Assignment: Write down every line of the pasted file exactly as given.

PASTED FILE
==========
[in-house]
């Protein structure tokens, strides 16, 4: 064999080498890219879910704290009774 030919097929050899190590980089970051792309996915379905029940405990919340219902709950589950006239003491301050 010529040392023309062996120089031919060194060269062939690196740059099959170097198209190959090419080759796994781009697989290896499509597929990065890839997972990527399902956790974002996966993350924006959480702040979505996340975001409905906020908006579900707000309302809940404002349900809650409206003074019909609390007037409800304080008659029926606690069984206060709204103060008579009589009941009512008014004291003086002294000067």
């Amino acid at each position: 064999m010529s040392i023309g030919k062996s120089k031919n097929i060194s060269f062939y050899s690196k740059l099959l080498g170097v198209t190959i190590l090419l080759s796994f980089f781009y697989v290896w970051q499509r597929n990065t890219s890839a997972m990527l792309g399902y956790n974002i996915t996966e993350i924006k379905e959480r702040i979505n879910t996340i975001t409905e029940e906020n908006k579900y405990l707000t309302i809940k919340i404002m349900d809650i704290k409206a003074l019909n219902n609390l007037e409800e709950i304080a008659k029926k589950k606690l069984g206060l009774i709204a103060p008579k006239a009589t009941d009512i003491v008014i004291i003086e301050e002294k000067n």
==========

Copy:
[in-house]
């Protein structure tokens, strides 16, 4: 064999080498890219879910704290009774 030919097929050899190590980089970051792309996915379905029940405990919340219902709950589950006239003491301050 010529040392023309062996120089031919060194060269062939690196740059099959170097198209190959090419080759796994781009697989290896499509597929990065890839997972990527399902956790974002996966993350924006959480702040979505996340975001409905906020908006579900707000309302809940404002349900809650409206003074019909609390007037409800304080008659029926606690069984206060709204103060008579009589009941009512008014004291003086002294000067």
């Amino acid at each position: 064999m010529s040392i023309g030919k062996s120089k031919n097929i060194s060269f062939y050899s690196k740059l099959l080498g170097v198209t190959i190590l090419l080759s796994f980089f781009y697989v290896w970051q499509r597929n990065t890219s890839a997972m990527l792309g399902y956790n974002i996915t996966e993350i924006k379905e959480r702040i979505n879910t996340i975001t409905e029940e906020n908006k579900y405990l707000t309302i809940k919340i404002m349900d809650i704290k409206a003074l019909n219902n609390l007037e409800e709950i304080a008659k029926k589950k606690l069984g206060l009774i709204a103060p008579k006239a009589t009941d009512i003491v008014i004291i003086e301050e002294k000067n």